We’re beginning to see encouraging progress. Less than four years ago, there was only one approved product manufactured using CM processes. Today, there are four companies manufacturing five approved products using CM, treating diseases like cystic fibrosis, HIV-1 infections, breast cancer and leukemia. About 20 additional companies -- both brand and generic -- have engaged the FDA in their efforts to develop and implement CM processes.
We’ve talked about the benefits CM can offer compared to traditional batch manufacturing in terms of reliability and efficiency of production. To advance these goals, we’ve provided grants to fund research and we are conducting internal laboratory investigations to study CM and other technologies. However, we understand that some companies still have questions and concerns they need to address before making the changeover. For one, the cost of new equipment is a key concern. The FDA can help address these issues by providing clear guidance on what process and control strategy designs (including equipment) are needed to meet regulatory considerations and how a CM platform technology can be used to manufacture multiple products, so that product developers can have more certainty about the capital investments they need to make. This can provide sponsors with more assurance about the costs of adopting these new methods and the payoffs they can anticipate from making these investments.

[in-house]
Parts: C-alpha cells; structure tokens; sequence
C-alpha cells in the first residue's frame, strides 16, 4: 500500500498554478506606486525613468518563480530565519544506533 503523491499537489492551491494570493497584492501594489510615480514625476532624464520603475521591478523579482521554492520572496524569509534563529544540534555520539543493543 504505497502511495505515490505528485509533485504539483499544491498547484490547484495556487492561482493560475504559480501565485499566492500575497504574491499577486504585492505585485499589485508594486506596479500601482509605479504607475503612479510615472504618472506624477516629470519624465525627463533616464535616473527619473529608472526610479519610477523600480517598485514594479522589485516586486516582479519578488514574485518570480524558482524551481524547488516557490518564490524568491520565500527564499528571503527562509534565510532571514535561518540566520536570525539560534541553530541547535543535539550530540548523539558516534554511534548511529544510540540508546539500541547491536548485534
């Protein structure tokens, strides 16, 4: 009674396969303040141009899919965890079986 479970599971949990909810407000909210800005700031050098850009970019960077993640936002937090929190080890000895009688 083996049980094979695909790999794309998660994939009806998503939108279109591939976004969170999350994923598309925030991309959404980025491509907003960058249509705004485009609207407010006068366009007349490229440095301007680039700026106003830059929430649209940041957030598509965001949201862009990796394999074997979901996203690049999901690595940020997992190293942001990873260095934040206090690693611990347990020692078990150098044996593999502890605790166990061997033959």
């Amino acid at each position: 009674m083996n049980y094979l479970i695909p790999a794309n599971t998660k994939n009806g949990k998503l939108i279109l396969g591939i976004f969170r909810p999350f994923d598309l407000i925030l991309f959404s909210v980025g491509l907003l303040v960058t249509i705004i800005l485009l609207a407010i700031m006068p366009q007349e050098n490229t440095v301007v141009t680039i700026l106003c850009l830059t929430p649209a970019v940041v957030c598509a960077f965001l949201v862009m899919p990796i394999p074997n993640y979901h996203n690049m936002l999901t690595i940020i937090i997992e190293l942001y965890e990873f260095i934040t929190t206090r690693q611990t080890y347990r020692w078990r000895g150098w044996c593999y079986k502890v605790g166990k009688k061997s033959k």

Since processes and facilities for CM differ from traditional operations, some companies have questions about how using this new technology will impact the way the FDA and other regulators assess new drug applications when the products are being produced using these methods, and how regulators will approach facility inspections. It’s incumbent on the FDA to ensure that companies clearly understand our regulatory approach so they’re confident in making this investment.
We’ve seen early adopters find innovative solutions to overcoming challenges in developing their CM facilities. For example, companies have designed and built modular and miniature CM equipment in their facilities. This design not only allowed the company to run their CM operations in a smaller physical footprint, but also allowed the company to transfer identical units to different sites, and therefore help to start their CM operations more quickly in different locations. To continue to advance greater predictability and quality around the adoption of these systems, today the FDA is issuing draft guidance to industry to help further support the development and implementation of CM for brand, generic, and over-the-counter drugs.